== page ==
Nine women hung at Bodmin

I have spent some time contemplating and researching the 9 women who were hung at Bodmin. There is almost no actual detail of the individual women available other than name sometimes age and the crime they committed. This started me thinking about the sadness that this is all that is left. Nothing about their personality, their lives up to the point of the crime, what drove them to commit these crimes, circumstance or inherent evil? It is easy to assume that the reasons for hanging are inherent evil but the cases are complex and often poor women were driven to desperate measures as a way to survive.

Caught in unhappy, difficult or abusive marriages they were trapped with no way out. Some resorted to murder as a way out. Sarah Polgrean, poisoned her husband with arsenic laced butter as a desperate move to release her from an unhappy marriage of jealousy where she was unable to pursue a religious education.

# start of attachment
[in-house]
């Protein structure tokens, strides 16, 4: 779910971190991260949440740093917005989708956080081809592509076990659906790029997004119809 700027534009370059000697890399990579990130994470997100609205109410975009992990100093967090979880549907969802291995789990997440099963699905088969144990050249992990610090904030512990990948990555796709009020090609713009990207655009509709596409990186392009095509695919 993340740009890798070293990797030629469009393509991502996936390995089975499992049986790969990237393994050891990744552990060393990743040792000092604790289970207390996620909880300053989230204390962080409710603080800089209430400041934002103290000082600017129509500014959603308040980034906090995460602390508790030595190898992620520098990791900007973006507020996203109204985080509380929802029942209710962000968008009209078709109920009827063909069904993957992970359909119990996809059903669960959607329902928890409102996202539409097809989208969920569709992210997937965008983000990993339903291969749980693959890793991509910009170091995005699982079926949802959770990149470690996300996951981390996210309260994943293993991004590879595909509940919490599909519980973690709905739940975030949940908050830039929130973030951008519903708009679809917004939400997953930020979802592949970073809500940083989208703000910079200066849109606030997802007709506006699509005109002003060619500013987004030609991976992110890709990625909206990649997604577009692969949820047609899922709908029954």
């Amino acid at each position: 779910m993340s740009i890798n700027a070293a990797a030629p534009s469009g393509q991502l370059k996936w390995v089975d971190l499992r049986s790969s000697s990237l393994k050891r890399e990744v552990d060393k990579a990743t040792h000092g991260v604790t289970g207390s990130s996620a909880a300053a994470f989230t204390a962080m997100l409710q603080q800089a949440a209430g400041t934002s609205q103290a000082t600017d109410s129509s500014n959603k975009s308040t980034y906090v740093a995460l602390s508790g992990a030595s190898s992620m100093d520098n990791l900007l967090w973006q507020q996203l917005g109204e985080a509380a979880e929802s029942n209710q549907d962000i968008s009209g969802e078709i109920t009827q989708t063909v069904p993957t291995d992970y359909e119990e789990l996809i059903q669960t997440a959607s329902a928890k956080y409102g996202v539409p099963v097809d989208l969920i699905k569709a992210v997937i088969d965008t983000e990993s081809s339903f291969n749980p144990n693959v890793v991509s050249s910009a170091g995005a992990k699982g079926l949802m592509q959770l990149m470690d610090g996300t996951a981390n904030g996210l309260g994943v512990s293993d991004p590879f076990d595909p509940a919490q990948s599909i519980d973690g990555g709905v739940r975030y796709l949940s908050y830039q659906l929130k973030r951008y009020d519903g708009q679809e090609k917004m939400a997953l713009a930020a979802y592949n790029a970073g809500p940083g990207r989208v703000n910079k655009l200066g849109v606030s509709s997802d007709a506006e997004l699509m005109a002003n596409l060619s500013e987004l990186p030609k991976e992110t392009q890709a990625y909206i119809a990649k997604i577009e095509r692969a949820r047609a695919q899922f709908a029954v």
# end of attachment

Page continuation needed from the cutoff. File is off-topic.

Selina Wadge was poor and was living in the workhouse at Launceston. She had two children and had been promised marriage and a better life with a man, James Westwood who had spend 15 years in the army but was then a farm labourer. Selina Wadge claimed that Westwood had promised marriage but only if she ‘could rid of one of her children’.(p165 The History of Bodmin Jail)

It struck me that most of these cases are desperate acts by lost and hopeless women. Often with little or no education and with mouths to feed and no means to feed them.


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